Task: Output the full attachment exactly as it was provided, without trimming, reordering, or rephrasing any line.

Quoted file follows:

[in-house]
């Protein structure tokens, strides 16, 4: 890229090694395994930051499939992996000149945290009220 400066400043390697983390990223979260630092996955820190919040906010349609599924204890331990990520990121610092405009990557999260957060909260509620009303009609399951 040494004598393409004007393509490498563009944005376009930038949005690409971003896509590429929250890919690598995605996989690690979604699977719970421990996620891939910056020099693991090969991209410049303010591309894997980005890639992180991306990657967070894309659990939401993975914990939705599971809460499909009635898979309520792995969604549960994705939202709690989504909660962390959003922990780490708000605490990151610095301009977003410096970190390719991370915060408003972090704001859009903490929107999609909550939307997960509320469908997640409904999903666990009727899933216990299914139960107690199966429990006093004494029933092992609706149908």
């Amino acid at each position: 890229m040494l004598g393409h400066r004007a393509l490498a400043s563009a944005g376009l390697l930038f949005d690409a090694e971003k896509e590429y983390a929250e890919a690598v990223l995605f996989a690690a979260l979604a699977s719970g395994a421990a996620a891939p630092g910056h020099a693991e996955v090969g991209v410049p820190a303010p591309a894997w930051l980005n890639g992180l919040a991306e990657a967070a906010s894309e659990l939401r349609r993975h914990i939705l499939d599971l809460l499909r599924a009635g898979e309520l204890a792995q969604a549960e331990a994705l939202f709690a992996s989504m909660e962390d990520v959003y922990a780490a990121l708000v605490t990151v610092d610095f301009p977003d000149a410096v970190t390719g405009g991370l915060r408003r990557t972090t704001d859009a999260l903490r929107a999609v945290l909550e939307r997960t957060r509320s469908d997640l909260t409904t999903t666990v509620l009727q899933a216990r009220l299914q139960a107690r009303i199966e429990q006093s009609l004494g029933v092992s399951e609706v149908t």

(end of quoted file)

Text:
[in-house]
């Protein structure tokens, strides 16, 4: 890229090694395994930051499939992996000149945290009220 400066400043390697983390990223979260630092996955820190919040906010349609599924204890331990990520990121610092405009990557999260957060909260509620009303009609399951 040494004598393409004007393509490498563009944005376009930038949005690409971003896509590429929250890919690598995605996989690690979604699977719970421990996620891939910056020099693991090969991209410049303010591309894997980005890639992180991306990657967070894309659990939401993975914990939705599971809460499909009635898979309520792995969604549960994705939202709690989504909660962390959003922990780490708000605490990151610095301009977003410096970190390719991370915060408003972090704001859009903490929107999609909550939307997960509320469908997640409904999903666990009727899933216990299914139960107690199966429990006093004494029933092992609706149908």
């Amino acid at each position: 890229m040494l004598g393409h400066r004007a393509l490498a400043s563009a944005g376009l390697l930038f949005d690409a090694e971003k896509e590429y983390a929250e890919a690598v990223l995605f996989a690690a979260l979604a699977s719970g395994a421990a996620a891939p630092g910056h020099a693991e996955v090969g991209v410049p820190a303010p591309a894997w930051l980005n890639g992180l919040a991306e990657a967070a906010s894309e659990l939401r349609r993975h914990i939705l499939d599971l809460l499909r599924a009635g898979e309520l204890a792995q969604a549960e331990a994705l939202f709690a992996s989504m909660e962390d990520v959003y922990a780490a990121l708000v605490t990151v610092d610095f301009p977003d000149a410096v970190t390719g405009g991370l915060r408003r990557t972090t704001d859009a999260l903490r929107a999609v945290l909550e939307r997960t957060r509320s469908d997640l909260t409904t999903t666990v509620l009727q899933a216990r009220l299914q139960a107690r009303i199966e429990q006093s009609l004494g029933v092992s399951e609706v149908t």